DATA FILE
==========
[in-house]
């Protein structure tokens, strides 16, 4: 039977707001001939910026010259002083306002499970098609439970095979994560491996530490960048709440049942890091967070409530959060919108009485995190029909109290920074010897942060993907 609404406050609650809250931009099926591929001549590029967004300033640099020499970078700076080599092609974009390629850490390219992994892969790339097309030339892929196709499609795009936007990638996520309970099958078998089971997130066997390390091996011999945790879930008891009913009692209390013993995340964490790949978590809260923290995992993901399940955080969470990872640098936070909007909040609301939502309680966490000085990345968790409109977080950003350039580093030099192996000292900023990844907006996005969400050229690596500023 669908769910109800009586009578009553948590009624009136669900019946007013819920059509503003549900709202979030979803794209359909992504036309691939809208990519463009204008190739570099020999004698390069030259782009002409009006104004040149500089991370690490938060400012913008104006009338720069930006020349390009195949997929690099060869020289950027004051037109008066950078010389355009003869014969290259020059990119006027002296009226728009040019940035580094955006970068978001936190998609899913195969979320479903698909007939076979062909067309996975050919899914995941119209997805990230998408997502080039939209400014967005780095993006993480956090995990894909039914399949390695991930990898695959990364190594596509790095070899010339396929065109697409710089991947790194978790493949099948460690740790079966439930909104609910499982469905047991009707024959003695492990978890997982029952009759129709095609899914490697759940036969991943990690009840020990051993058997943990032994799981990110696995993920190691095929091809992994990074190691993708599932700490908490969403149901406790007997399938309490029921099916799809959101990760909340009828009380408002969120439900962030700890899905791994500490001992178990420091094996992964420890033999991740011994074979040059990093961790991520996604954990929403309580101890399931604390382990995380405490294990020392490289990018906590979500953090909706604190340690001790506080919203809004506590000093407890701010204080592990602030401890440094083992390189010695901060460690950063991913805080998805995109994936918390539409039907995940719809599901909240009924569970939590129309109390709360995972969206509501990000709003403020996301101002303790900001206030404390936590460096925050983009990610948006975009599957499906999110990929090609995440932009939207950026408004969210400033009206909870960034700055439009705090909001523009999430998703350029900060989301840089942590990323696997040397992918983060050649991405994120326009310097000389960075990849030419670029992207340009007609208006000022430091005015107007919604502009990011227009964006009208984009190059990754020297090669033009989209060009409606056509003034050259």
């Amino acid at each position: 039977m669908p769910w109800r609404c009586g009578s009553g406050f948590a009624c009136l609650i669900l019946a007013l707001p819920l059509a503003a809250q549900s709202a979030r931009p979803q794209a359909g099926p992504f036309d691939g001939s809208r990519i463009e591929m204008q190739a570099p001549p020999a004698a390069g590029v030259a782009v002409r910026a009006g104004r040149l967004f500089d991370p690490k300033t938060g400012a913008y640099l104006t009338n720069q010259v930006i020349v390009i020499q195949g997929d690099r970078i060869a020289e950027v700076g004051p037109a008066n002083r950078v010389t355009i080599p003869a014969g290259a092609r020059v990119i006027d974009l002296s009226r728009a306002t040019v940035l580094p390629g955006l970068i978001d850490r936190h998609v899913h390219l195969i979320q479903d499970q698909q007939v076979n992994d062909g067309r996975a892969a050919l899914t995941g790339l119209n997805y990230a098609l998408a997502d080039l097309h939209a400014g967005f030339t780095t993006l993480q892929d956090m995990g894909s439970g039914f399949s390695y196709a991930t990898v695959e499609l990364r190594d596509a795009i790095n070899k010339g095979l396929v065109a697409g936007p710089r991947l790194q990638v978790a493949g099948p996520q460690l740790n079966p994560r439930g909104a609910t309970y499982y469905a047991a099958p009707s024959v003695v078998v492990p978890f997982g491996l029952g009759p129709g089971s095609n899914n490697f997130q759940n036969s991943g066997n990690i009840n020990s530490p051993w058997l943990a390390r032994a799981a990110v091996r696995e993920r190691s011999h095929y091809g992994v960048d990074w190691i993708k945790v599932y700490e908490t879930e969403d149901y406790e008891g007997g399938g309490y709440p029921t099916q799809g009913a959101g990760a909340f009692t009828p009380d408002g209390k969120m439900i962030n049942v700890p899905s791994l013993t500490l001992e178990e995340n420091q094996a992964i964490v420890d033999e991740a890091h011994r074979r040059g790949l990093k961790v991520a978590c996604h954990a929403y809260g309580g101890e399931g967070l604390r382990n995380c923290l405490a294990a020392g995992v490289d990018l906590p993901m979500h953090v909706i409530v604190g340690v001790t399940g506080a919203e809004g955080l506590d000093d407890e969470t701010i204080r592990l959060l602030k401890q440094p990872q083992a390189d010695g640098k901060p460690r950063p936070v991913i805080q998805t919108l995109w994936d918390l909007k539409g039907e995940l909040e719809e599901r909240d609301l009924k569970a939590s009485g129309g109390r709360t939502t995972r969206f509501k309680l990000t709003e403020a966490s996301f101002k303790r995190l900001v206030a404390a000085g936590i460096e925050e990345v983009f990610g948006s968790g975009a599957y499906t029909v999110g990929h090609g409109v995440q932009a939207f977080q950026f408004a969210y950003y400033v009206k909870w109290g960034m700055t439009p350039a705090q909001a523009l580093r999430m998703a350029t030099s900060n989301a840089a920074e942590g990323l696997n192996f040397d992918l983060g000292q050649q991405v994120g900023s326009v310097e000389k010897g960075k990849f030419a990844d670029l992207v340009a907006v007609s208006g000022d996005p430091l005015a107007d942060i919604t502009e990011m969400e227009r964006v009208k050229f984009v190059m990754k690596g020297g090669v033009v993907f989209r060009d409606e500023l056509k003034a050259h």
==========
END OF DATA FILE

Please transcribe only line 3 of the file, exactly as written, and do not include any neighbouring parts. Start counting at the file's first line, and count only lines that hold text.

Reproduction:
């Amino acid at each position: 039977m669908p769910w109800r609404c009586g009578s009553g406050f948590a009624c009136l609650i669900l019946a007013l707001p819920l059509a503003a809250q549900s709202a979030r931009p979803q794209a359909g099926p992504f036309d691939g001939s809208r990519i463009e591929m204008q190739a570099p001549p020999a004698a390069g590029v030259a782009v002409r910026a009006g104004r040149l967004f500089d991370p690490k300033t938060g400012a913008y640099l104006t009338n720069q010259v930006i020349v390009i020499q195949g997929d690099r970078i060869a020289e950027v700076g004051p037109a008066n002083r950078v010389t355009i080599p003869a014969g290259a092609r020059v990119i006027d974009l002296s009226r728009a306002t040019v940035l580094p390629g955006l970068i978001d850490r936190h998609v899913h390219l195969i979320q479903d499970q698909q007939v076979n992994d062909g067309r996975a892969a050919l899914t995941g790339l119209n997805y990230a098609l998408a997502d080039l097309h939209a400014g967005f030339t780095t993006l993480q892929d956090m995990g894909s439970g039914f399949s390695y196709a991930t990898v695959e499609l990364r190594d596509a795009i790095n070899k010339g095979l396929v065109a697409g936007p710089r991947l790194q990638v978790a493949g099948p996520q460690l740790n079966p994560r439930g909104a609910t309970y499982y469905a047991a099958p009707s024959v003695v078998v492990p978890f997982g491996l029952g009759p129709g089971s095609n899914n490697f997130q759940n036969s991943g066997n990690i009840n020990s530490p051993w058997l943990a390390r032994a799981a990110v091996r696995e993920r190691s011999h095929y091809g992994v960048d990074w190691i993708k945790v599932y700490e908490t879930e969403d149901y406790e008891g007997g399938g309490y709440p029921t099916q799809g009913a959101g990760a909340f009692t009828p009380d408002g209390k969120m439900i962030n049942v700890p899905s791994l013993t500490l001992e178990e995340n420091q094996a992964i964490v420890d033999e991740a890091h011994r074979r040059g790949l990093k961790v991520a978590c996604h954990a929403y809260g309580g101890e399931g967070l604390r382990n995380c923290l405490a294990a020392g995992v490289d990018l906590p993901m979500h953090v909706i409530v604190g340690v001790t399940g506080a919203e809004g955080l506590d000093d407890e969470t701010i204080r592990l959060l602030k401890q440094p990872q083992a390189d010695g640098k901060p460690r950063p936070v991913i805080q998805t919108l995109w994936d918390l909007k539409g039907e995940l909040e719809e599901r909240d609301l009924k569970a939590s009485g129309g109390r709360t939502t995972r969206f509501k309680l990000t709003e403020a966490s996301f101002k303790r995190l900001v206030a404390a000085g936590i460096e925050e990345v983009f990610g948006s968790g975009a599957y499906t029909v999110g990929h090609g409109v995440q932009a939207f977080q950026f408004a969210y950003y400033v009206k909870w109290g960034m700055t439009p350039a705090q909001a523009l580093r999430m998703a350029t030099s900060n989301a840089a920074e942590g990323l696997n192996f040397d992918l983060g000292q050649q991405v994120g900023s326009v310097e000389k010897g960075k990849f030419a990844d670029l992207v340009a907006v007609s208006g000022d996005p430091l005015a107007d942060i919604t502009e990011m969400e227009r964006v009208k050229f984009v190059m990754k690596g020297g090669v033009v993907f989209r060009d409606e500023l056509k003034a050259h």